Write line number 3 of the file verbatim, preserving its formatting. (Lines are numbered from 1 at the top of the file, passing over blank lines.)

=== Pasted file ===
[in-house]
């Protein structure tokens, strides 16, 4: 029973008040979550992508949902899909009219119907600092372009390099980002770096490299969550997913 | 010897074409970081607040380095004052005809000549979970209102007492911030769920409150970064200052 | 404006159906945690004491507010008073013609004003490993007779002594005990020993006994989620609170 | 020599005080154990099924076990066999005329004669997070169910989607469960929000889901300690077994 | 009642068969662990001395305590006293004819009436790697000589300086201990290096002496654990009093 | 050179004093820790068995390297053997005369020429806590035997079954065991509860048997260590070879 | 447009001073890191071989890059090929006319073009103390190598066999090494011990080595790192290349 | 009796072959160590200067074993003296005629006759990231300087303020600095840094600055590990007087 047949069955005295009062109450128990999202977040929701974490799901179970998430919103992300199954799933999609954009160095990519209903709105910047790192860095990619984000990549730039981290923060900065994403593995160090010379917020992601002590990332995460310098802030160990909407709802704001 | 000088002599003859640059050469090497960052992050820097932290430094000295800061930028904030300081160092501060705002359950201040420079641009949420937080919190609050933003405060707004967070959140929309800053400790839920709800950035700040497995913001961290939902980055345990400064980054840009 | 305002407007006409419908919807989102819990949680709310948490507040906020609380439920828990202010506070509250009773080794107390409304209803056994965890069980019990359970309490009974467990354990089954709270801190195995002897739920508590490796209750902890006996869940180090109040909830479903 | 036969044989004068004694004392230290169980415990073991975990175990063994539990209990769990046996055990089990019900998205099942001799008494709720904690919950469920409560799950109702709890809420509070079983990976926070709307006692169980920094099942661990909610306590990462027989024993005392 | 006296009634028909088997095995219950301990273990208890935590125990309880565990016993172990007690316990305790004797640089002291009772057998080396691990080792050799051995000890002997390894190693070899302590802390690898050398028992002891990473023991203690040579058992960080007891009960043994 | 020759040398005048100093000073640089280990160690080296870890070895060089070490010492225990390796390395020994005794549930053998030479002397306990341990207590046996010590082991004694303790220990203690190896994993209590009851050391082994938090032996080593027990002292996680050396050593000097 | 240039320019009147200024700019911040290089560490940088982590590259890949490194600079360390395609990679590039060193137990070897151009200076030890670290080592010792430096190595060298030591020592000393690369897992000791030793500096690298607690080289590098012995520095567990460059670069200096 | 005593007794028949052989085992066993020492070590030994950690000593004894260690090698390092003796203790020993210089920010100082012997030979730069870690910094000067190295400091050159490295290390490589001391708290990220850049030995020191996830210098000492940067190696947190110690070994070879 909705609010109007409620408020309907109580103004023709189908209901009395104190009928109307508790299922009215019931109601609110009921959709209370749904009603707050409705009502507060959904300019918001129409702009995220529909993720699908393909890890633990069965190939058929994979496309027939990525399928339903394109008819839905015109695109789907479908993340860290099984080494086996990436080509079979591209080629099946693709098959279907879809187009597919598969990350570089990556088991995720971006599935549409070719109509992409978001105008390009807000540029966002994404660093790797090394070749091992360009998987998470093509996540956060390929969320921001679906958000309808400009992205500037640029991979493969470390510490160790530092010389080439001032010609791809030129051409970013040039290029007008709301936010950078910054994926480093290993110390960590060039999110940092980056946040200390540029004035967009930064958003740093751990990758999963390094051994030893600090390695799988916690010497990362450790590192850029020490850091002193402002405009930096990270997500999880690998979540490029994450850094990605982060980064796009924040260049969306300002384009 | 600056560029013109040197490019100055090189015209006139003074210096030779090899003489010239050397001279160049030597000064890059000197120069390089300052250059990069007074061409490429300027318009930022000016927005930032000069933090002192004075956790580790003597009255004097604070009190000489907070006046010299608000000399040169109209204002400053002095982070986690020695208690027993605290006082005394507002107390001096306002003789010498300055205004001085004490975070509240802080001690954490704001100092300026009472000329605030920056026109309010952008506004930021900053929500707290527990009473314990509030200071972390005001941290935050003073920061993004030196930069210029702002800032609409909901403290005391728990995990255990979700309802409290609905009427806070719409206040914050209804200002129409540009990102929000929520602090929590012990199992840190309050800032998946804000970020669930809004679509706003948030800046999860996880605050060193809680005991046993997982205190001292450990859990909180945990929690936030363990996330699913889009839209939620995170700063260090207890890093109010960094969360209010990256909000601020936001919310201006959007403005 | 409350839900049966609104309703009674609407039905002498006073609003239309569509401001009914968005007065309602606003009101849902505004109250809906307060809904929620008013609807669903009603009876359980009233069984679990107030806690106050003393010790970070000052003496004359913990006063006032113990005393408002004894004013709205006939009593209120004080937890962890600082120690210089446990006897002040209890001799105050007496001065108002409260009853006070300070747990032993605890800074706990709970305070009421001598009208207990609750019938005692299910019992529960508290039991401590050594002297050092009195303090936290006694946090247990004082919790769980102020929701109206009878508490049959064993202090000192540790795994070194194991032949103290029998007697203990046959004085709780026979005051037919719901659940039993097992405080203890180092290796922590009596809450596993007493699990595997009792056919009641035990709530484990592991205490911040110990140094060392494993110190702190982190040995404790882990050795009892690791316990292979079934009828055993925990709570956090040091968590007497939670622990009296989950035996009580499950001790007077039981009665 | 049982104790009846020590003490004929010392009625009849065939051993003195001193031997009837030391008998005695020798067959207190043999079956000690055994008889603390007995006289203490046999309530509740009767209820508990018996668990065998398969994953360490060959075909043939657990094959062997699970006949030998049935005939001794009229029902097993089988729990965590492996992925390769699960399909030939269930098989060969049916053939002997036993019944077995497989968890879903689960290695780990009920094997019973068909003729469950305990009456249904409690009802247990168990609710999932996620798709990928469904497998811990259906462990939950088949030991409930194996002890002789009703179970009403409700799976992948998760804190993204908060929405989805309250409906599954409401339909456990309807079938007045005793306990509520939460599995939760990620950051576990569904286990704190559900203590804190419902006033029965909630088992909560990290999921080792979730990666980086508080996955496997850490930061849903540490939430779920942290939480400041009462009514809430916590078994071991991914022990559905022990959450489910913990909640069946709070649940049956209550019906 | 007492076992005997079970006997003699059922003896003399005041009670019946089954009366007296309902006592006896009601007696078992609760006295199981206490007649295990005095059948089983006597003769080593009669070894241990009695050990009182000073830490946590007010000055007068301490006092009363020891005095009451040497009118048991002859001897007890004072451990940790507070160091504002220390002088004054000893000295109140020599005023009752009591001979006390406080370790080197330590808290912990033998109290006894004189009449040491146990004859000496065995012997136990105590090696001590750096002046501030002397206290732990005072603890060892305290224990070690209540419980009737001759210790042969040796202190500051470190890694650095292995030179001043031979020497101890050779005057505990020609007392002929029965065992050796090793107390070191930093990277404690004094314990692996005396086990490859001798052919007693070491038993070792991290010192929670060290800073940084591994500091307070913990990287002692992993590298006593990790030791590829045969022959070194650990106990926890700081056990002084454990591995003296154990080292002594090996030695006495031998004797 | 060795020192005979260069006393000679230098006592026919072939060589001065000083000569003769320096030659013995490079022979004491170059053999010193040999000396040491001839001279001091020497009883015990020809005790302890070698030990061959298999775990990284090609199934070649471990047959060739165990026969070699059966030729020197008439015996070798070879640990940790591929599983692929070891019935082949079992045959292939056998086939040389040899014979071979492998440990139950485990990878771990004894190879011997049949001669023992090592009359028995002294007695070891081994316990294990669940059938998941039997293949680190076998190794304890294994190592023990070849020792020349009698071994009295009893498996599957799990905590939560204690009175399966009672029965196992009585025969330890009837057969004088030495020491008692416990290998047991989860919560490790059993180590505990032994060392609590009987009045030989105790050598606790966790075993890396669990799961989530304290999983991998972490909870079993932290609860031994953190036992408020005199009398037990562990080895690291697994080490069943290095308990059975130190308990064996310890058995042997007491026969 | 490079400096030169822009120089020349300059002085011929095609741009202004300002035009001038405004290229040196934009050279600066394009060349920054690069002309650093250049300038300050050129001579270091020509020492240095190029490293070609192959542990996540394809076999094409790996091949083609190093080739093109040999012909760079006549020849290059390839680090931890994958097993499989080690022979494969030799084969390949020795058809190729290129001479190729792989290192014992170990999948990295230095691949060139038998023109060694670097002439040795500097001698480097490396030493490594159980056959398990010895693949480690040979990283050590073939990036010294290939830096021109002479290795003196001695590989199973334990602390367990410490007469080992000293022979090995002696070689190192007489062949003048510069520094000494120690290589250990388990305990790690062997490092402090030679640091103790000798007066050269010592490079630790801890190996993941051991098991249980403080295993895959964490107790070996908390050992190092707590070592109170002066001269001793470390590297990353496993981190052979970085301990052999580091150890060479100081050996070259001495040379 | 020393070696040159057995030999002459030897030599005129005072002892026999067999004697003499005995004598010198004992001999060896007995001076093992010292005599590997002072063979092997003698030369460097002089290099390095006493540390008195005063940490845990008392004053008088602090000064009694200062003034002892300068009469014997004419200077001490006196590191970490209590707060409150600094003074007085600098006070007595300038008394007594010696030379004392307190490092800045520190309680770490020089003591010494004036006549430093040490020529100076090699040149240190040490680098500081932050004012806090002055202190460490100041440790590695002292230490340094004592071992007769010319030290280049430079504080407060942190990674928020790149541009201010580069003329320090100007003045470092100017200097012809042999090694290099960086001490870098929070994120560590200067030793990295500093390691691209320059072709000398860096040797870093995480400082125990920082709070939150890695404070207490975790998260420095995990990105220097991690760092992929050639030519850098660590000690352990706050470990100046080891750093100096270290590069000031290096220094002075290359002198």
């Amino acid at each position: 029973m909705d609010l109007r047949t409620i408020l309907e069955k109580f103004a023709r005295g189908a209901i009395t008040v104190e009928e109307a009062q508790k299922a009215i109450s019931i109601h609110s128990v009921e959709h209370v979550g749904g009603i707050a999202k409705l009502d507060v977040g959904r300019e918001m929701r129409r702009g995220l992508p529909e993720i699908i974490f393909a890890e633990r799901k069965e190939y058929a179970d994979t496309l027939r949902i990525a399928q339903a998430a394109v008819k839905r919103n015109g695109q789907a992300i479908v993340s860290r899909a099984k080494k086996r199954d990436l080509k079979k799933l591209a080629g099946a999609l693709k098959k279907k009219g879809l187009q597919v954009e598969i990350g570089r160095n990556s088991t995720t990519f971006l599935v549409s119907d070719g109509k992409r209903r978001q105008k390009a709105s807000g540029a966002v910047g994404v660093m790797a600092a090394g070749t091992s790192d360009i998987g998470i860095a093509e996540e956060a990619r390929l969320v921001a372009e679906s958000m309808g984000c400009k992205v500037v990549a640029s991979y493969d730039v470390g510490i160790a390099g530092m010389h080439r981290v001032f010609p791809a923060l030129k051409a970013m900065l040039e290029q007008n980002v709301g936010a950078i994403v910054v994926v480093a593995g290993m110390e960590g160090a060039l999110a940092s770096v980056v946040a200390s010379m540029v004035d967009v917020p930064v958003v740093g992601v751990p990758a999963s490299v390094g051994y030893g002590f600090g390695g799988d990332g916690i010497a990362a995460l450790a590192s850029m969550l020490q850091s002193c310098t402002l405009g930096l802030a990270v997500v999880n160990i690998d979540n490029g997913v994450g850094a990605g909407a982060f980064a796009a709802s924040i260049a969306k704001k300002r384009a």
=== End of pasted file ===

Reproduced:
């Amino acid at each position: 029973m909705d609010l109007r047949t409620i408020l309907e069955k109580f103004a023709r005295g189908a209901i009395t008040v104190e009928e109307a009062q508790k299922a009215i109450s019931i109601h609110s128990v009921e959709h209370v979550g749904g009603i707050a999202k409705l009502d507060v977040g959904r300019e918001m929701r129409r702009g995220l992508p529909e993720i699908i974490f393909a890890e633990r799901k069965e190939y058929a179970d994979t496309l027939r949902i990525a399928q339903a998430a394109v008819k839905r919103n015109g695109q789907a992300i479908v993340s860290r899909a099984k080494k086996r199954d990436l080509k079979k799933l591209a080629g099946a999609l693709k098959k279907k009219g879809l187009q597919v954009e598969i990350g570089r160095n990556s088991t995720t990519f971006l599935v549409s119907d070719g109509k992409r209903r978001q105008k390009a709105s807000g540029a966002v910047g994404v660093m790797a600092a090394g070749t091992s790192d360009i998987g998470i860095a093509e996540e956060a990619r390929l969320v921001a372009e679906s958000m309808g984000c400009k992205v500037v990549a640029s991979y493969d730039v470390g510490i160790a390099g530092m010389h080439r981290v001032f010609p791809a923060l030129k051409a970013m900065l040039e290029q007008n980002v709301g936010a950078i994403v910054v994926v480093a593995g290993m110390e960590g160090a060039l999110a940092s770096v980056v946040a200390s010379m540029v004035d967009v917020p930064v958003v740093g992601v751990p990758a999963s490299v390094g051994y030893g002590f600090g390695g799988d990332g916690i010497a990362a995460l450790a590192s850029m969550l020490q850091s002193c310098t402002l405009g930096l802030a990270v997500v999880n160990i690998d979540n490029g997913v994450g850094a990605g909407a982060f980064a796009a709802s924040i260049a969306k704001k300002r384009a």